By Jayme Eng / Photography by Jayme Eng
For some mothers, having an artsy child can be exciting, as long as they keep their artwork on paper or canvas. But Peoria artist Ryan Dowell enjoyed drawing on anything, including walls and sidewalks as well as on paper.
Ryan grew up in London Mills, Illinois where he was excited about art as a child. “My art teacher in grade school was really adamant about art and really helped to manifest my passion for art.” Though Ryan was taught about realism first, he always gravitated to a style that resembled the line-work of his childhood, which he continues to use in his art today.
When he graduated from high school, Ryan first attended Spoon River College in Canton, Illinois before attending Bradley University. There he’s currently working hard on achieving a Bachelor of Fine Arts with a focus in painting and sculpture. “At first I thought I was going to go into politics,” Ryan said, but art has always been something he enjoyed and realized he could make statements with his art.
By constantly looking at other artists and researching different topics, Ryan uses his own works of art to criticize social issues. “I want to entice my audience through humorous images but also get them thinking about the social issues I’m presenting.” Using humor, according to Ryan, rather than merely stating the social issue creates a different response. “Just saying it would make people sad, so I found that humor was a way to lightheartedly get people interested.”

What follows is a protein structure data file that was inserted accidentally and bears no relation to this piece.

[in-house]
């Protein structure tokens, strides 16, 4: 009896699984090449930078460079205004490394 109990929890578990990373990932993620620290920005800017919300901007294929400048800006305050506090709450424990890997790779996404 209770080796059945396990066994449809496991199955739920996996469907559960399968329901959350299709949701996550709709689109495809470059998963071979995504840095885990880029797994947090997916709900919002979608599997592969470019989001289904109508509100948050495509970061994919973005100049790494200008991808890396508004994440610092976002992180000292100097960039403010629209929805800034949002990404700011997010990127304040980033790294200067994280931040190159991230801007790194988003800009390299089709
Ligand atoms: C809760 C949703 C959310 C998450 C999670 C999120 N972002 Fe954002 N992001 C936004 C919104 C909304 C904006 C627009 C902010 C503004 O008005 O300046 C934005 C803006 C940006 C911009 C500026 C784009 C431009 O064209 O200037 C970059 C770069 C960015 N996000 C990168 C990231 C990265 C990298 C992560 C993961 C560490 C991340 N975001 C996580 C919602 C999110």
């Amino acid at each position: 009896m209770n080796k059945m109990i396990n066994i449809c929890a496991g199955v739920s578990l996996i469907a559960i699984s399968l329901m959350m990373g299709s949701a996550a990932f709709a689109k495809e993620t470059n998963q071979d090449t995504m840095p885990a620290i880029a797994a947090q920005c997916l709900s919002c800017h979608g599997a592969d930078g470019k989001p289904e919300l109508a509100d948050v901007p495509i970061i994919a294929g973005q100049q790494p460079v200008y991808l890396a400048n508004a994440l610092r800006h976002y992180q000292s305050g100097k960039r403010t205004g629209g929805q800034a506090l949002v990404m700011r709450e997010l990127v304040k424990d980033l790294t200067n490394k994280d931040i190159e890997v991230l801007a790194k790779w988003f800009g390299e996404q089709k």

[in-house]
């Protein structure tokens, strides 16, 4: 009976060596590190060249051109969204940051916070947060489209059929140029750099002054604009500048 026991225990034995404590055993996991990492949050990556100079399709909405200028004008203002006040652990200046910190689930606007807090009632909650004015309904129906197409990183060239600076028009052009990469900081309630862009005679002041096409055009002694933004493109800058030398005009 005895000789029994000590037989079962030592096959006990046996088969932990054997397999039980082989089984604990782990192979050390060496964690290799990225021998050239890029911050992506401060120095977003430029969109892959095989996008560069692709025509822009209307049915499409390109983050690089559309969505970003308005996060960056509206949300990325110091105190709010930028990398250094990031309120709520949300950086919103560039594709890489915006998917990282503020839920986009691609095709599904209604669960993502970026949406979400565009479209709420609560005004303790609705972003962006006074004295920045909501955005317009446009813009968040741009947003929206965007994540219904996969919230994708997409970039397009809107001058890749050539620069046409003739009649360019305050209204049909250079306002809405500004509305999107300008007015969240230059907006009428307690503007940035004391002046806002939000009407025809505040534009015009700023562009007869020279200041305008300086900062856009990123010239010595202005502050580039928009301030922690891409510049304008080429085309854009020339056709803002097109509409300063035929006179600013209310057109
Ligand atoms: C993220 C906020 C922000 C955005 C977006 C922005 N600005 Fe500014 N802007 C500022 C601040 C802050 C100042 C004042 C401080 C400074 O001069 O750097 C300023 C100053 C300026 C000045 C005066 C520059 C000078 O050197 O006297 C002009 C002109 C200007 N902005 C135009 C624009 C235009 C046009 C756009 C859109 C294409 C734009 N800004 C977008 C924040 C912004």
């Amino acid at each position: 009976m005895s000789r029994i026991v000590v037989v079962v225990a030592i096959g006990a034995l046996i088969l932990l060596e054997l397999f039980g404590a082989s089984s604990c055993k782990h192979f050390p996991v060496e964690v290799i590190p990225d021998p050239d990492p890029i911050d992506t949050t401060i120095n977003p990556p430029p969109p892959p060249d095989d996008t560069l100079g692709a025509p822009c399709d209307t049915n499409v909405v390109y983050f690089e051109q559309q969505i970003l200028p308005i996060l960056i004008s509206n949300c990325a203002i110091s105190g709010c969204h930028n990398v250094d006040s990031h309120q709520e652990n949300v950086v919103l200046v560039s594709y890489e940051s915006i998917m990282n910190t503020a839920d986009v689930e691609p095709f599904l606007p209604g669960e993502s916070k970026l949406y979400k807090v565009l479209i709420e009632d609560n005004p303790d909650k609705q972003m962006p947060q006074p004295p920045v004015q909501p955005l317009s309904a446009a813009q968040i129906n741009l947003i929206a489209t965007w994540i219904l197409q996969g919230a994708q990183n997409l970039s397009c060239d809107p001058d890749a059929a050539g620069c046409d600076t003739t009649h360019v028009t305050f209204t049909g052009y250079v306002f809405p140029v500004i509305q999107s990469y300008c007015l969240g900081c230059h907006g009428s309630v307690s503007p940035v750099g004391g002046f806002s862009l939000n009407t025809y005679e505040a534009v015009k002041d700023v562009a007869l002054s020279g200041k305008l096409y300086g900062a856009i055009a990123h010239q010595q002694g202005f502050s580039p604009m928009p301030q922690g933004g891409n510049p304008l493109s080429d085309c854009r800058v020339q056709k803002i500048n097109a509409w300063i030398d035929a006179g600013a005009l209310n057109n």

Ryan also uses mixed media in his art, such as newspaper clippings that pertain to the issue he’s discussing in his art. “I can use acrylics, oil, pastel, and spray paint all on the same surface.” But before he even gets to his canvas, Ryan likes to research to help answer his question, “How do I get to the idea in my head?” Though he never sketches the ideas he has, Ryan likes to have a good idea on how to go about his ideas. He visits galleries in Chicago and St. Louis regularly to look at works by other artists while researching different techniques and ways to improve his own style.
As for influences, Ryan likes to look at street artists from the 80’s as well as classical painters to set up a painting. “I also like to look at Pop Art, but mostly for composition.”
For Ryan, executing his pieces is the most difficult for him, rather than researching. “I have an idea in my head, but my art and research can take me so many different directions.” To help solidify what he’s going to paint, Ryan outlines his work in chalk and adjusts as he continues.
Most of his canvases are also made by himself. “At Bradley, one of my art professors taught me to stretch canvases and I just ran with it.” Ryan also still draws on walls, only this time they aren’t limited to his house as they are in much more public places. “They get painted over a lot, but I’ve been taking photos of them when I realized I could put them in a gallery.” These pieces are also central around social commentary.
Though Ryan’s work isn’t in any galleries at the present, his work was featured in the 2012 Ciao & Friends Opening Art Exhibition at the Peoria Riverfront Museum.
When asked about his aspirations, Ryan stated that he wanted to go to graduate school to study art education. When asked why, he replied, “I had a lot of great art teachers growing up and I realized that fueled my desire to not only create but to teach art as well.”